In January, BlackRock CEO Larry Fink delivered an open letter to his fellow C-suite leaders. In marking the investment firm’s 30th anniversary, he called for an integrated view of sustainable success:
Society is demanding that companies, both public and private, serve a social purpose. To prosper over time, every company must not only deliver financial performance, but also show how it makes a positive contribution to society. Companies must benefit all of their stakeholders, including shareholders, employees, customers, and the communities in which they operate.
Without a sense of purpose, no company, either public or private, can achieve its full potential. It will ultimately lose the license to operate from key stakeholders. It will succumb to short-term pressures to distribute earnings, and, in the process, sacrifice investments in employee development, innovation, and capital expenditures that are necessary for long-term growth.
By recommending that companies proactively manage social efforts, rather than simply respond to activist shareholders and proxy votes after the fact, Fink has put corporate leaders on notice that BlackRock intends to use its considerable financial muscle ($5.7 trillion in assets) in active engagement with the organizations it invests in to move away from short-term focus to the long-term view essential for sustainable results.
In his call for this active engagement:
The time has come for a new model of shareholder engagement – one that strengthens and deepens communication between shareholders and the companies that they own… If engagement is to be meaningful and productive – if we collectively are going to focus on benefitting shareholders instead of wasting time and money in proxy fights – then engagement needs to be a year-round conversation about improving long-term value.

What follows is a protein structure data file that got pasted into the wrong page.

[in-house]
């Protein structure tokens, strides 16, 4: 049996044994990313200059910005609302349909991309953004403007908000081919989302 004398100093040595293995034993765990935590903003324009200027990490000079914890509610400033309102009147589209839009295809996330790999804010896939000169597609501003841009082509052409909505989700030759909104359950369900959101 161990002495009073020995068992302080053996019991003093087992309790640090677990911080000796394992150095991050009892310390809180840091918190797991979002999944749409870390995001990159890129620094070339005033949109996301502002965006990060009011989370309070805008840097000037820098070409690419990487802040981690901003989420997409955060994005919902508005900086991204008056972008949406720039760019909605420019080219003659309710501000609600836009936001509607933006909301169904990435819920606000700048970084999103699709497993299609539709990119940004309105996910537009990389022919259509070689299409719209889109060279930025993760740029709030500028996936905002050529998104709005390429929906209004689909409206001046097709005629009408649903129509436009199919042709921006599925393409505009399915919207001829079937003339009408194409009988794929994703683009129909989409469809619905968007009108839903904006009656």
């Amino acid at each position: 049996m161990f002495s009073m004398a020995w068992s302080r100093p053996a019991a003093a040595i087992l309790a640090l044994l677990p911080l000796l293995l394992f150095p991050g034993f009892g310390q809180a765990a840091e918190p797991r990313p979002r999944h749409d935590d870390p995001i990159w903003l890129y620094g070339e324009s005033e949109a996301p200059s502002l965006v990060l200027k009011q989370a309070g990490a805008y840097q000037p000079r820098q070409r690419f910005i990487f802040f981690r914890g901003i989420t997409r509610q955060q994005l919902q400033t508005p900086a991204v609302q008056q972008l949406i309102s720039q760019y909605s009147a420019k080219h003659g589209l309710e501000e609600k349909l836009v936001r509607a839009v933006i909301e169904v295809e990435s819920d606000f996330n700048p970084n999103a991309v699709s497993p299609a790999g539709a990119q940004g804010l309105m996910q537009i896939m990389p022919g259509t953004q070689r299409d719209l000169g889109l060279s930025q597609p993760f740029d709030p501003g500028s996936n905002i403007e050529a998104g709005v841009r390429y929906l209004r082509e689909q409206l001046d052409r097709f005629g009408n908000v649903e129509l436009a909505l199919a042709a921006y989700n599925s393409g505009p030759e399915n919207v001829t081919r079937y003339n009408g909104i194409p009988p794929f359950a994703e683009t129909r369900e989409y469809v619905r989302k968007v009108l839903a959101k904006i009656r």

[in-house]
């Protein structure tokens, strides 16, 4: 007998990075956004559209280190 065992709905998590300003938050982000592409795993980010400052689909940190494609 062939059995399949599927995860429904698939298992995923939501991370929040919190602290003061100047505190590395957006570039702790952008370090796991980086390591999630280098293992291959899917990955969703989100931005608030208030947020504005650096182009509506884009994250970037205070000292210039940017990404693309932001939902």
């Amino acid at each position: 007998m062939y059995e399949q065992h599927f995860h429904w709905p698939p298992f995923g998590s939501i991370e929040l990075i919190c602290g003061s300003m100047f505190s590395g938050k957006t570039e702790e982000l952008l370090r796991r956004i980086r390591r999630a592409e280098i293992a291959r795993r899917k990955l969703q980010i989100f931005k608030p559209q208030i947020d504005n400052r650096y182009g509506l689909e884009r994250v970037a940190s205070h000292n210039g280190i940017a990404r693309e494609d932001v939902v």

Fink provides a mandate for ongoing active management of sustainability efforts that goes beyond an annual report or roundup. He also included an affirmation of corporate diversity as core to his message:
We also will continue to emphasize the importance of a diverse board. Boards with a diverse mix of genders, ethnicities, career experiences, and ways of thinking have, as a result, a more diverse and aware mindset. They are less likely to succumb to groupthink or miss new threats to a company’s business model. And they are better able to identify opportunities that promote long-term growth.
This letter has certainly gotten the attention of the financial press. Morningstar writes that it is “more evidence that this new era is upon us” while Andrew Ross Sorkin in the New York Times called it a “watershed moment on Wall Street” noting that Fink has the clout to demand that “companies need to do more than make profits — they need to contribute to society as well if they want to receive the support of BlackRock.”
As sustainability professionals, Larry Fink’s letter is a welcome statement in support of the strategic lens we bring to our companies. Sharing it with C-suite and investor relations teams might be a great way to open discussions of the potential for sustainability efforts to benefit all measures of better performance – people, planets, and profit.
Christina Siun O’Connell is a sustainability and supply chain expert at UL EHS Sustainability.